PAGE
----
When You Exercise Might Determine the Amount of Fat You Burn
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Researchers from the Karolinska Institute and the University of Copenhagen found that the timing of exercise may fine-tune fat metabolism in mice. The study is published in the Proceedings of the National Academy of Science (PNAS).
Exercise timing affects the body’s response
The time of day in which we exercise can impact the body’s molecular response to physical activity due to the varying circadian rhythm of cells. Scientists led by Professor Juleen Zierath, group leader at the Department of Physiology and Pharmacology at the Karolinska Institute, have explored how exercising at different times of the day can affect the body’s burning of adipose tissue (fat).
The study was conducted in mice, an established laboratory model for studying human physiology and metabolism due to shared characteristics among the two species.
Early active phase exercise increases expression of genes involved in fat breakdown
Zierath and colleagues subjected mice to a session of high-intensity exercise performed at two points in their daily cycle – the early active phase and the early rest phase (corresponding to the late morning and late evening for humans).
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“For the exercise intervention, 10- to 11-wk-old mice were separated into sham- or exercise- treatment at the early rest (ZT3) or early active (ZT15) phase. Exercised mice were exposed to a 1-h exercise bout (ZT3 with lights on; ZT15 in the dark with the use of a red-light lamp) while sham-exercise counterparts were placed on an artificial treadmill for 1 h,” the authors write.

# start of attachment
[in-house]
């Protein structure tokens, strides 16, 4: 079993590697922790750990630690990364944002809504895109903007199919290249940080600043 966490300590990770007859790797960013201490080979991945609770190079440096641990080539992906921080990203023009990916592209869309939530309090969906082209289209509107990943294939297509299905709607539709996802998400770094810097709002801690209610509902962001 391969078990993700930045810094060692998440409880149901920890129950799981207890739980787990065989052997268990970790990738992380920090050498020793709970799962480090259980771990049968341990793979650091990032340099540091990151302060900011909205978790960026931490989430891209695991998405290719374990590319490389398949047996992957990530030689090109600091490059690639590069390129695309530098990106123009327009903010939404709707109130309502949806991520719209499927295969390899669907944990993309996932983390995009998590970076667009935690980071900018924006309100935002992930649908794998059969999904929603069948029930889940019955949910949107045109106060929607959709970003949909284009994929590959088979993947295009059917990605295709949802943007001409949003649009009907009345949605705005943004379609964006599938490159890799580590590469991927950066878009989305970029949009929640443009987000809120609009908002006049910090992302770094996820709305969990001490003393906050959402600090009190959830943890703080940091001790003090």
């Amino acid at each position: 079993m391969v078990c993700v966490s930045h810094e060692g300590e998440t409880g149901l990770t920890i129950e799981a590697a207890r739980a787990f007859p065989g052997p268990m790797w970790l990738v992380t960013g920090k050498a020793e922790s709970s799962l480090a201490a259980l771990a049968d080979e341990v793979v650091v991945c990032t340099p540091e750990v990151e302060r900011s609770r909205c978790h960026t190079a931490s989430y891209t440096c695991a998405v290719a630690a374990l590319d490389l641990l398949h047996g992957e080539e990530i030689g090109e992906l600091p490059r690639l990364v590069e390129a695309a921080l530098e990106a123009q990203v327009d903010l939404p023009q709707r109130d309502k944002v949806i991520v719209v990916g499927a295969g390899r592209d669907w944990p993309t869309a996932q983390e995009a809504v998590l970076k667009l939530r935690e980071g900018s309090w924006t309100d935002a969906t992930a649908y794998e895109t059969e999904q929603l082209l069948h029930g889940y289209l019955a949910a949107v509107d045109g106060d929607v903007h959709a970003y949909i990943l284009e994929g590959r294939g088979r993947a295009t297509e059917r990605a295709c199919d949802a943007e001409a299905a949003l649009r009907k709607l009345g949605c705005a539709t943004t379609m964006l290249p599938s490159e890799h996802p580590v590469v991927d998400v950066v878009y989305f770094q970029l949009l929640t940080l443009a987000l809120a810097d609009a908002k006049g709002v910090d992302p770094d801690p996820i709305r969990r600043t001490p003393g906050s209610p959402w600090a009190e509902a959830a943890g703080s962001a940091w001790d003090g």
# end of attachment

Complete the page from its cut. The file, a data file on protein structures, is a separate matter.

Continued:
What is a sham treatment?
Sham and placebo treatments are used by scientists to determine the effectiveness of a drug or an intervention. In sham treatments, the subject undergoes the experiment methodology, without performing or receiving the intervention.
To study changes in adipose tissue elicited by exercise, Zierath and team used RNA sequencing – a method that provides insight into a cell’s transcriptome – to explore gene activity and analyzed biomarkers of fat metabolism, including serum non-esterified fatty acids (NEFA), serum catecholamines (adrenaline and noradrenaline), serum corticosterone, serum triglycerides, serum insulin and liver and gastrocnemius glycogen content.
“Only during the early active phase did exercise elicit an immediate increase in serum NEFA. Furthermore, early active phase exercise increased expression of markers of thermogenesis and mitochondrial proliferation in inguinal adipose tissue,” Zierath and colleagues say. These effects were independent of how much food the mice had consumed.
While mice models are commonly used in research exploring human metabolism, they are nocturnal, which must be considered. “The right timing seems to be important to the body’s energy balance and to improving the health benefits of exercise, but more studies are needed to draw any reliable conclusions about the relevance of our findings to humans,” says Zierath.
Reference: Pendergrast LA, Lundell LS, Ehrlich AM, et al. Time of day determines postexercise metabolism in mouse adipose tissue. PNAS. 2023;120(8):e2218510120. doi: 10.1073/pnas.2218510120.
This article is a rework of a press release issued by the Karolinska Institute. Material has been edited for length and content.